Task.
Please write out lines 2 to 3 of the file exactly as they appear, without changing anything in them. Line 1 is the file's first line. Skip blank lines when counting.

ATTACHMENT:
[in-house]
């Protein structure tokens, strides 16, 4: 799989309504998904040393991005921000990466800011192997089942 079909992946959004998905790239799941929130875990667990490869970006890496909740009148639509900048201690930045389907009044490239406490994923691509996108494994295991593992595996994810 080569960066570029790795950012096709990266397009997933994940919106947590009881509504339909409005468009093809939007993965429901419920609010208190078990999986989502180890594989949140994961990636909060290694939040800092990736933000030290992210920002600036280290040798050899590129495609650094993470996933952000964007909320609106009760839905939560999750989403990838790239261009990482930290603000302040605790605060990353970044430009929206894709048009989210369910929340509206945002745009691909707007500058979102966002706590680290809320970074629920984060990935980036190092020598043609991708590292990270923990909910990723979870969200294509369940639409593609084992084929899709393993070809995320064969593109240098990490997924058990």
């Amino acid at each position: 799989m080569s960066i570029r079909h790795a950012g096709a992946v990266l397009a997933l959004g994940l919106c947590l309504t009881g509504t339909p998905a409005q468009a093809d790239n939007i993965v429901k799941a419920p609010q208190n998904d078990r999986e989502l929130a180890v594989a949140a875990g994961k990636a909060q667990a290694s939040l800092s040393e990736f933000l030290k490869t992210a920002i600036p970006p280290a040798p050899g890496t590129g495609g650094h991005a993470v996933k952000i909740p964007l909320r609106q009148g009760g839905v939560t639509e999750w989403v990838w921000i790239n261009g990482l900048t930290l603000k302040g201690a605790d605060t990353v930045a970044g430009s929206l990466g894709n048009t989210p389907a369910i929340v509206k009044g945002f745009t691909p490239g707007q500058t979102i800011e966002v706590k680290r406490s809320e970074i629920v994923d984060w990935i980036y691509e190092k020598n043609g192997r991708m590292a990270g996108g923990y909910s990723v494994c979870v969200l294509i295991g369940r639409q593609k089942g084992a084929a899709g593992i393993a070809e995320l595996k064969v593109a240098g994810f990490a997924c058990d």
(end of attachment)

């Protein structure tokens, strides 16, 4: 799989309504998904040393991005921000990466800011192997089942 079909992946959004998905790239799941929130875990667990490869970006890496909740009148639509900048201690930045389907009044490239406490994923691509996108494994295991593992595996994810 080569960066570029790795950012096709990266397009997933994940919106947590009881509504339909409005468009093809939007993965429901419920609010208190078990999986989502180890594989949140994961990636909060290694939040800092990736933000030290992210920002600036280290040798050899590129495609650094993470996933952000964007909320609106009760839905939560999750989403990838790239261009990482930290603000302040605790605060990353970044430009929206894709048009989210369910929340509206945002745009691909707007500058979102966002706590680290809320970074629920984060990935980036190092020598043609991708590292990270923990909910990723979870969200294509369940639409593609084992084929899709393993070809995320064969593109240098990490997924058990």
């Amino acid at each position: 799989m080569s960066i570029r079909h790795a950012g096709a992946v990266l397009a997933l959004g994940l919106c947590l309504t009881g509504t339909p998905a409005q468009a093809d790239n939007i993965v429901k799941a419920p609010q208190n998904d078990r999986e989502l929130a180890v594989a949140a875990g994961k990636a909060q667990a290694s939040l800092s040393e990736f933000l030290k490869t992210a920002i600036p970006p280290a040798p050899g890496t590129g495609g650094h991005a993470v996933k952000i909740p964007l909320r609106q009148g009760g839905v939560t639509e999750w989403v990838w921000i790239n261009g990482l900048t930290l603000k302040g201690a605790d605060t990353v930045a970044g430009s929206l990466g894709n048009t989210p389907a369910i929340v509206k009044g945002f745009t691909p490239g707007q500058t979102i800011e966002v706590k680290r406490s809320e970074i629920v994923d984060w990935i980036y691509e190092k020598n043609g192997r991708m590292a990270g996108g923990y909910s990723v494994c979870v969200l294509i295991g369940r639409q593609k089942g084992a084929a899709g593992i393993a070809e995320l595996k064969v593109a240098g994810f990490a997924c058990d």